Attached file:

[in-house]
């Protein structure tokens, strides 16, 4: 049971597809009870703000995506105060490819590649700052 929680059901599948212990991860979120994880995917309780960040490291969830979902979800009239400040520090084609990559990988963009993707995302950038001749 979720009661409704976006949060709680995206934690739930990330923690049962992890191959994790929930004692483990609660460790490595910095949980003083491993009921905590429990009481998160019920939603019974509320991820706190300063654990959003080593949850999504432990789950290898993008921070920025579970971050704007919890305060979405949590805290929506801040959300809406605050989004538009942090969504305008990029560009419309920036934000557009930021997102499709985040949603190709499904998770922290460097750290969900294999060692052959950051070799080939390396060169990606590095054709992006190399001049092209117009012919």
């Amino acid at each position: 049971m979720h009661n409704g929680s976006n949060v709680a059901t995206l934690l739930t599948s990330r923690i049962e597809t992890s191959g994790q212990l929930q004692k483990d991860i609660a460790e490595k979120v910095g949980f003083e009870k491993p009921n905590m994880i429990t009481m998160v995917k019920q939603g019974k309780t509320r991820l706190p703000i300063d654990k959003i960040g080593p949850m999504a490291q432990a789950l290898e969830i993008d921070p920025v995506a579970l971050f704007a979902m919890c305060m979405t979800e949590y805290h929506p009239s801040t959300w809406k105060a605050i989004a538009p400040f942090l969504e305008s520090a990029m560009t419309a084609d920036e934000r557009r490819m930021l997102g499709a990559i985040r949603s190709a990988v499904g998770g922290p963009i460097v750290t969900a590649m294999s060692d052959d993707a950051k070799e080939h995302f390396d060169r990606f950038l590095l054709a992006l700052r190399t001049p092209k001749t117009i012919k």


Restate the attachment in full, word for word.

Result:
[in-house]
């Protein structure tokens, strides 16, 4: 049971597809009870703000995506105060490819590649700052 929680059901599948212990991860979120994880995917309780960040490291969830979902979800009239400040520090084609990559990988963009993707995302950038001749 979720009661409704976006949060709680995206934690739930990330923690049962992890191959994790929930004692483990609660460790490595910095949980003083491993009921905590429990009481998160019920939603019974509320991820706190300063654990959003080593949850999504432990789950290898993008921070920025579970971050704007919890305060979405949590805290929506801040959300809406605050989004538009942090969504305008990029560009419309920036934000557009930021997102499709985040949603190709499904998770922290460097750290969900294999060692052959950051070799080939390396060169990606590095054709992006190399001049092209117009012919």
């Amino acid at each position: 049971m979720h009661n409704g929680s976006n949060v709680a059901t995206l934690l739930t599948s990330r923690i049962e597809t992890s191959g994790q212990l929930q004692k483990d991860i609660a460790e490595k979120v910095g949980f003083e009870k491993p009921n905590m994880i429990t009481m998160v995917k019920q939603g019974k309780t509320r991820l706190p703000i300063d654990k959003i960040g080593p949850m999504a490291q432990a789950l290898e969830i993008d921070p920025v995506a579970l971050f704007a979902m919890c305060m979405t979800e949590y805290h929506p009239s801040t959300w809406k105060a605050i989004a538009p400040f942090l969504e305008s520090a990029m560009t419309a084609d920036e934000r557009r490819m930021l997102g499709a990559i985040r949603s190709a990988v499904g998770g922290p963009i460097v750290t969900a590649m294999s060692d052959d993707a950051k070799e080939h995302f390396d060169r990606f950038l590095l054709a992006l700052r190399t001049p092209k001749t117009i012919k």